Wikipedia lists a large number of female, Canadian singer songwriters. With this album, Hannah Georgas shows that she sits at the top of the list.


These are songs that will strike a chord with people that are caught between youth and early middle age. They’re songs you write for people when you’ve quietly roused yourself ridiculously early, having lain awake brooding on insoluble life problems for some time. Action is better than words, but words can also make a difference when they are as good as these.


There’s a real sense that Georgas embraces her music and how it allows her to communicate depths of feeling and begin to make sense of life. The songs are full of basic insights, the building blocks needed to move forward. Take this from ‘Fake Happy’.


“I don’t want to be sad, but I can’t be fake happy.”


They’re not words that solve a problem, but they are words that serve as a starting point for fixing it.


Her songs are generally gentle and meditative, conversational and reflective. Check ‘What I Don’t Want’ and ‘Beautiful View’ for evidence of that. ‘Scratch is an ideal mix of sparse guitar softening as it’s washed by gentle electronica. She draws you in with a sweet, slightly sad voice, and melodies that wrap themselves around you. You pay attention.


The first half is stronger, lovely in the way that it conveys the feelings of someone lost, but not broken. If the second half doesn’t quite match the standard of the early songs, they’re still good and strong. The shift of tone that brings frustration and anger to ‘This Too Shall Pass’ and the acid ideas in ‘Money Makes You Cool’ keep you interested.


Hannah Georgas is the friend you need as life tails aways from your early hopes and expectations. She has the songs to make a difference.


Taster Track : Scratch



Comme Dans Un Penthouse : Le Couleur


Bright and shiny, this is synth pop disco aimed at the nouveau riche.


This is a deluxe, high end version of synth pop. It won’t be soundtracking life in the slums of suburbs but the elite and impossible to get into clubs. It soundtracks the people, their noisy chatter and their need to be seen.


Strip away the gloss of a song such as ‘A la Rencontre de Barbara’ though and I’m not sure what’s left, like a model defined by their creative make up. This is music with a hollow core wearing style, not substance on its surface. That’s not in itself a bad thing. We all have lifestyle accessories that bring us pleasure but are inessential. The trouble is, if that’s all you have it makes for something that is ultimately unsatisfactory.


There are things about this to like. ‘Autobahn’ - not a Kraftwerk cover -  is enjoyably excitable. The combination of French and synthpop is always hard to resist. The combination of easy disco rhythms and French vocals and styling is easy on the ear. ‘Pourquoi Pas’ is just one example of a song that, if it lacks the honeyed melodies of the best synth pop disco, has all the rhythms and flourishes that you need to pretend you’re having a good time.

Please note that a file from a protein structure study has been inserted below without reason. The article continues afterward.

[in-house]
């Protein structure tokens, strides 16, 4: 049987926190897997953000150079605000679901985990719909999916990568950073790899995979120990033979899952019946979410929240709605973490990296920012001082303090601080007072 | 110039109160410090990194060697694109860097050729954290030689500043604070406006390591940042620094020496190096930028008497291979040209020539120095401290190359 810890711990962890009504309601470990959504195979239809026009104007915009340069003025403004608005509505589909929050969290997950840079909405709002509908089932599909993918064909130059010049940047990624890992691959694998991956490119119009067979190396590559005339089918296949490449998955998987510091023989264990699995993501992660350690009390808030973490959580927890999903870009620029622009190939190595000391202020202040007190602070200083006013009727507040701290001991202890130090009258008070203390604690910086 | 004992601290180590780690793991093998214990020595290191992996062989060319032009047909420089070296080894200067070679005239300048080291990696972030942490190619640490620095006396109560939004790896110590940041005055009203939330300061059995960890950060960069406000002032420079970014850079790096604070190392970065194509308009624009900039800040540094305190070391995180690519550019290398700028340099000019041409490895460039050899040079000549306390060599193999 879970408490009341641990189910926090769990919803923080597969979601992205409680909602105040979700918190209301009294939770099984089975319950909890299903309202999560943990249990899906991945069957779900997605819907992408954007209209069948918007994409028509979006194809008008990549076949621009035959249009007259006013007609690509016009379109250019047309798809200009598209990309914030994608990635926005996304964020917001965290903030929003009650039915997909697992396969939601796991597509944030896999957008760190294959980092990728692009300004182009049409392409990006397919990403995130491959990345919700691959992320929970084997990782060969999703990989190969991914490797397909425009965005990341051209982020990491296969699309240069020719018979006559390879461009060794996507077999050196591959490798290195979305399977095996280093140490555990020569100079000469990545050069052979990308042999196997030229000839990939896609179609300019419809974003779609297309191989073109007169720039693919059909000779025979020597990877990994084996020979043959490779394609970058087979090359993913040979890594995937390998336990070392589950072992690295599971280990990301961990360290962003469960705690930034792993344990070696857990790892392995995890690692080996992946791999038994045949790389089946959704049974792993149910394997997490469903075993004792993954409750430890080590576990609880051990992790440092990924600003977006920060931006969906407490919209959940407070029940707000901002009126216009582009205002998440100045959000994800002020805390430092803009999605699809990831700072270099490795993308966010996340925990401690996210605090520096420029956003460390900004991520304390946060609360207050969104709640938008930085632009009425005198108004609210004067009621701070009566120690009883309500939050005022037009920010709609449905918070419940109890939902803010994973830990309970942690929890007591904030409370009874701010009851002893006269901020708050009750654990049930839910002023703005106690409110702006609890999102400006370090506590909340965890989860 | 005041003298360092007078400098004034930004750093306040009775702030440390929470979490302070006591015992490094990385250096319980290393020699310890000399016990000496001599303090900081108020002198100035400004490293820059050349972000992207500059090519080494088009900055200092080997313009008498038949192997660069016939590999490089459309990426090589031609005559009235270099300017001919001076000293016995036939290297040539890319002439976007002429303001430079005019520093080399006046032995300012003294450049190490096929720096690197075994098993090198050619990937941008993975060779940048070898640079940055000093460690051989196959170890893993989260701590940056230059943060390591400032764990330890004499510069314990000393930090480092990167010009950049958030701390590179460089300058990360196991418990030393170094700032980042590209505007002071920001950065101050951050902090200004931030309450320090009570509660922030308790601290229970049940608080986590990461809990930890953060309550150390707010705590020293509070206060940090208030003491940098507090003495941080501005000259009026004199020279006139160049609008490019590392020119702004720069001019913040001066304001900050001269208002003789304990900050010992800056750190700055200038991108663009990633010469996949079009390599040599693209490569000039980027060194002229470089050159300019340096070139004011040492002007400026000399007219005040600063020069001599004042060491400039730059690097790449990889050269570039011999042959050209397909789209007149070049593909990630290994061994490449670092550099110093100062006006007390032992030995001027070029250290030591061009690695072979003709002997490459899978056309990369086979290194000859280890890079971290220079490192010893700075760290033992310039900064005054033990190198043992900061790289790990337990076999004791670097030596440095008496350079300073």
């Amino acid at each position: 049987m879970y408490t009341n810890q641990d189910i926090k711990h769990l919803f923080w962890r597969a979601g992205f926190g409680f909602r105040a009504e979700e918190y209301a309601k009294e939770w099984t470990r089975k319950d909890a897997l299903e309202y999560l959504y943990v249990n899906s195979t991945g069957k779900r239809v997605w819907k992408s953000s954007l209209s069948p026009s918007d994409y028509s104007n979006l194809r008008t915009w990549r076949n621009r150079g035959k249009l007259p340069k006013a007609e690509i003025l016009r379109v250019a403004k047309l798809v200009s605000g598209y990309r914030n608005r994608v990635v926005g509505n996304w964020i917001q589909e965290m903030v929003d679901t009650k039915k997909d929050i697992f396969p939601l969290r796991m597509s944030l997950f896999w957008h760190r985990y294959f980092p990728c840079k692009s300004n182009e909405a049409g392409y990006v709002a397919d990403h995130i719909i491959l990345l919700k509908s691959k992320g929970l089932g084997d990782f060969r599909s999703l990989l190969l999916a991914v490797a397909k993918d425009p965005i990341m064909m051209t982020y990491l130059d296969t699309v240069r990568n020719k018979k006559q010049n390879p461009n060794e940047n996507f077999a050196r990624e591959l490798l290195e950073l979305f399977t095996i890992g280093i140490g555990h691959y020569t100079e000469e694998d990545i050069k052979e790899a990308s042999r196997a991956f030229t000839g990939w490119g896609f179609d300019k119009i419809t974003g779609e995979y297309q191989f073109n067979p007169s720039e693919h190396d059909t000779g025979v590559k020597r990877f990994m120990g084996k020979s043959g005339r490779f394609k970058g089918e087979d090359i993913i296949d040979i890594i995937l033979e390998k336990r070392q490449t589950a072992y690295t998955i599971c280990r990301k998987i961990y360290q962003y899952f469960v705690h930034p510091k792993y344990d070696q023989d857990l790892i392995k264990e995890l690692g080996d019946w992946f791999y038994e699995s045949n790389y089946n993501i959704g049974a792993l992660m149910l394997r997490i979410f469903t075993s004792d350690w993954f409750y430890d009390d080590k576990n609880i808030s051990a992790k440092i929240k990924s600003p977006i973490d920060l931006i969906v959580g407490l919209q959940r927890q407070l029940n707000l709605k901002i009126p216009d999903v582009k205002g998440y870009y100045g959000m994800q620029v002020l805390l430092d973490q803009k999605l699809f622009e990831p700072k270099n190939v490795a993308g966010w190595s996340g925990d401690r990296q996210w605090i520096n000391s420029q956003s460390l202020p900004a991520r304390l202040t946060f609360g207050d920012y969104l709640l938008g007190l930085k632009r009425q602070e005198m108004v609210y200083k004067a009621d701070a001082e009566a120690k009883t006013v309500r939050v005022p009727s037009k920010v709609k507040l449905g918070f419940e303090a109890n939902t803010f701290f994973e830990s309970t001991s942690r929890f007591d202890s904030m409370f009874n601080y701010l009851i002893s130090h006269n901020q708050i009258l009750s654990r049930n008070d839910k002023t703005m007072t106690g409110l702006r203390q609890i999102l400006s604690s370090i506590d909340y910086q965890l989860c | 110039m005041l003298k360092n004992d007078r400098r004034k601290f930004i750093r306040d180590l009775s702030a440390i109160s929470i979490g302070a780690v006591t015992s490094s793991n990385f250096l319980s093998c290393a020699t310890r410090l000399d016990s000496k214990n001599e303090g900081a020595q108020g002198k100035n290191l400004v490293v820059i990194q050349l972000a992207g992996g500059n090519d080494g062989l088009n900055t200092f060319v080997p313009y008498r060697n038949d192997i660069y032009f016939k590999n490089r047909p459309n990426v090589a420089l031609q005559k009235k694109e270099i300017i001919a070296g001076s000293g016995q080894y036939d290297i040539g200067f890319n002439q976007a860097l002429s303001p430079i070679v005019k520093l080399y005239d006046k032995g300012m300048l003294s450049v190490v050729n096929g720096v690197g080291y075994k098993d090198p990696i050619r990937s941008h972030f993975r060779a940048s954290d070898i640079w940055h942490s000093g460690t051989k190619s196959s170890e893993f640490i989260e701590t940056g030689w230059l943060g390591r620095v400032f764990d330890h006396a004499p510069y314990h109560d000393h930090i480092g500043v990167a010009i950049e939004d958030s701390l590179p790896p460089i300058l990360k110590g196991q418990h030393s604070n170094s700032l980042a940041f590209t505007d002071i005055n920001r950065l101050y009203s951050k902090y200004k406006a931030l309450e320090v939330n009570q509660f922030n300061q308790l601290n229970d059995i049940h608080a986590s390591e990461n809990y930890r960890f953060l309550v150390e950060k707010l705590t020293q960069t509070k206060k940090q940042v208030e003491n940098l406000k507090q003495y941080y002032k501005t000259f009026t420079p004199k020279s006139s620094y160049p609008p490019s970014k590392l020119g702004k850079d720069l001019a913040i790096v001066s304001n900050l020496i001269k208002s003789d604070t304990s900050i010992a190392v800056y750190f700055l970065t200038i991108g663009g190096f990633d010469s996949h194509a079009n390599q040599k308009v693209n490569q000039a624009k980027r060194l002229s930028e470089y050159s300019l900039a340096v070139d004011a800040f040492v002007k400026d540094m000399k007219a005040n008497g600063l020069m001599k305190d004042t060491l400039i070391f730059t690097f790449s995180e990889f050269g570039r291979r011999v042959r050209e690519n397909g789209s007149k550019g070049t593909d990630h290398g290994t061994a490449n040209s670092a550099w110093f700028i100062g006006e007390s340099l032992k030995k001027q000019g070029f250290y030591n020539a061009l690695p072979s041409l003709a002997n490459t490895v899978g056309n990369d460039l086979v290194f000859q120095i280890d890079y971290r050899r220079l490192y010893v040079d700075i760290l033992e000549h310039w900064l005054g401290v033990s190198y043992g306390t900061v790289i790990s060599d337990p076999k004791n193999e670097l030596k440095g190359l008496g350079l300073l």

Perhaps it’s the time of year, but this is an album that is trying to spark into life one last party. It makes a fair stab at it, but in the end falls short.


Taster Track : Autobahn



Bad Dream Jaguar : Sun June


This is a quiet and intense album with considerable beauty but it’s also the stuff of waking from a bad dream.


Imagine waking suddenly from a dream where you’ve been hunted by a jaguar with red, bloodstained teeth. Your heart is pounding and, as you try to make sense of how you feel, you find it hard to articulate it to others as you sink back into drowsiness. This is the soundtrack to those moments.


They call it regret pop - not a genre that seems to be widely recognised. It’s languid but pretty. This is music that comes at you through thick smoke or dense fog. It’s music that tiptoes through the house at night not wanting to disturb those who sleep. It’s almost too much effort to break away from it.


And that’s the tension at the heart of the album. These are gorgeous songs about things you’d rather not remember. As well as the imaginary threatening jaguar, there are emotions here that want to burst through in a howl of rage. Just listen to the end of ‘Texas’ to hear that.


‘Bad Dream Jaguar’ is a cleverly constructed album. Beneath the somewhat smothering surface are lovely quiet harmonies (‘Mixed Bag’) and backing vocals that add unexpected layers to the song (‘Washington Square’). ‘Sage’ is a mix of slide and shoegaze guitar. ‘Ambition’ is full of little touches fluttering away in the background, like an exotic bird overlooked as you gaze at a spectacular view.


Everything from Texas tries to outdo anything from anywhere else. Take a mix of Cigarettes After Sex, Khruangbin and The Delines, feed it steroids and you have Sun June.


It can be a little too much, a little too wearying, but its moments of clever beauty make it a record with much to offer.


Taster Track : Washington Square



Playlists


As ever this week's Taster Track playlists can be accessed at https://open.spotify.com/playlist/7cSveL7NpVp1xgrKxPe4av?si=SkFlSnvySeuYFpgG0WJFmA or via the Spotify link on the Home Page.